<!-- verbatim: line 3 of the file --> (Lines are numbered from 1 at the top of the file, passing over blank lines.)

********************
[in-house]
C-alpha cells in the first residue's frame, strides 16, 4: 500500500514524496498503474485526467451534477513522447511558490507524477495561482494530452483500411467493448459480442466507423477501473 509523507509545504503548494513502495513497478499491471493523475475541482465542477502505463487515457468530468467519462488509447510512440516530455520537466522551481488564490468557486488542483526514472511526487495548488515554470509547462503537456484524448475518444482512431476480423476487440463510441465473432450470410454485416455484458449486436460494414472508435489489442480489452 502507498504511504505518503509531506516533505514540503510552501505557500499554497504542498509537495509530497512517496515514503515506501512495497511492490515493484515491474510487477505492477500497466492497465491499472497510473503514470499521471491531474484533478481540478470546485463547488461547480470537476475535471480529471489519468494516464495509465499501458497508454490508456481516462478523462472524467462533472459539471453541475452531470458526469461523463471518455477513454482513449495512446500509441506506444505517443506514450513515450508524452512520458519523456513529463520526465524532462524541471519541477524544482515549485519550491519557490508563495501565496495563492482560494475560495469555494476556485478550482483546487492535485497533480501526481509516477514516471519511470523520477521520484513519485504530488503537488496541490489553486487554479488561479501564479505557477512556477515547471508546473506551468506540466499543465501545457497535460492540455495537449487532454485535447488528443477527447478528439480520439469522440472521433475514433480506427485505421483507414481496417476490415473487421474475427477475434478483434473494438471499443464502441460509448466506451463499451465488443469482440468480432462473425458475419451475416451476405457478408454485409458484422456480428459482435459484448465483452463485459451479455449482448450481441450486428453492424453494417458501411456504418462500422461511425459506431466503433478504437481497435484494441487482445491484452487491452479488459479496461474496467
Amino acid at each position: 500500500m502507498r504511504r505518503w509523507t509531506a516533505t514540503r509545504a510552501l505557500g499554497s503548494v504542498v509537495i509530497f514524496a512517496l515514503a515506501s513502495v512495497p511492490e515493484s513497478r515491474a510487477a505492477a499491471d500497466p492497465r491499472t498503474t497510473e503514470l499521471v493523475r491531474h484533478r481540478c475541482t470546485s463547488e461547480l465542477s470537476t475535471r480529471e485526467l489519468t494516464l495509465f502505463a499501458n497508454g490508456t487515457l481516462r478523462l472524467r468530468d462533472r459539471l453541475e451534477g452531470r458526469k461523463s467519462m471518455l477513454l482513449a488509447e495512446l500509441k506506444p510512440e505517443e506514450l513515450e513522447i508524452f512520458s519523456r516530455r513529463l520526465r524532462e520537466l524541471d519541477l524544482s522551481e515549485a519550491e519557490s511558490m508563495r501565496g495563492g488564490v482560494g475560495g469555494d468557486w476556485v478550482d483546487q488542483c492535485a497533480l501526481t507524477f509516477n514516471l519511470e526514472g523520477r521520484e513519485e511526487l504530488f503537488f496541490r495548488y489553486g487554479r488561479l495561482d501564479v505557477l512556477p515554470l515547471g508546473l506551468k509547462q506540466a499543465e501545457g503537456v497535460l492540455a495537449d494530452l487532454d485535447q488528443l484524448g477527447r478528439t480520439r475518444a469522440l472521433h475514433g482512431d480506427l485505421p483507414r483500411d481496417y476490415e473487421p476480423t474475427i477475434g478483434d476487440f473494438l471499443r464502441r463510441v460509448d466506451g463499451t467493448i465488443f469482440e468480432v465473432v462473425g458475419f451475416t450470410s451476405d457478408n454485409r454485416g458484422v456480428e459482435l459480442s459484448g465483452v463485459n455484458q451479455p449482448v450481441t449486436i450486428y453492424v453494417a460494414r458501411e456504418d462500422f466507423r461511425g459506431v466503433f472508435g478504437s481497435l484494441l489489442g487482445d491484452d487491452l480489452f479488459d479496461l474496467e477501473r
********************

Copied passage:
Amino acid at each position: 500500500m502507498r504511504r505518503w509523507t509531506a516533505t514540503r509545504a510552501l505557500g499554497s503548494v504542498v509537495i509530497f514524496a512517496l515514503a515506501s513502495v512495497p511492490e515493484s513497478r515491474a510487477a505492477a499491471d500497466p492497465r491499472t498503474t497510473e503514470l499521471v493523475r491531474h484533478r481540478c475541482t470546485s463547488e461547480l465542477s470537476t475535471r480529471e485526467l489519468t494516464l495509465f502505463a499501458n497508454g490508456t487515457l481516462r478523462l472524467r468530468d462533472r459539471l453541475e451534477g452531470r458526469k461523463s467519462m471518455l477513454l482513449a488509447e495512446l500509441k506506444p510512440e505517443e506514450l513515450e513522447i508524452f512520458s519523456r516530455r513529463l520526465r524532462e520537466l524541471d519541477l524544482s522551481e515549485a519550491e519557490s511558490m508563495r501565496g495563492g488564490v482560494g475560495g469555494d468557486w476556485v478550482d483546487q488542483c492535485a497533480l501526481t507524477f509516477n514516471l519511470e526514472g523520477r521520484e513519485e511526487l504530488f503537488f496541490r495548488y489553486g487554479r488561479l495561482d501564479v505557477l512556477p515554470l515547471g508546473l506551468k509547462q506540466a499543465e501545457g503537456v497535460l492540455a495537449d494530452l487532454d485535447q488528443l484524448g477527447r478528439t480520439r475518444a469522440l472521433h475514433g482512431d480506427l485505421p483507414r483500411d481496417y476490415e473487421p476480423t474475427i477475434g478483434d476487440f473494438l471499443r464502441r463510441v460509448d466506451g463499451t467493448i465488443f469482440e468480432v465473432v462473425g458475419f451475416t450470410s451476405d457478408n454485409r454485416g458484422v456480428e459482435l459480442s459484448g465483452v463485459n455484458q451479455p449482448v450481441t449486436i450486428y453492424v453494417a460494414r458501411e456504418d462500422f466507423r461511425g459506431v466503433f472508435g478504437s481497435l484494441l489489442g487482445d491484452d487491452l480489452f479488459d479496461l474496467e477501473r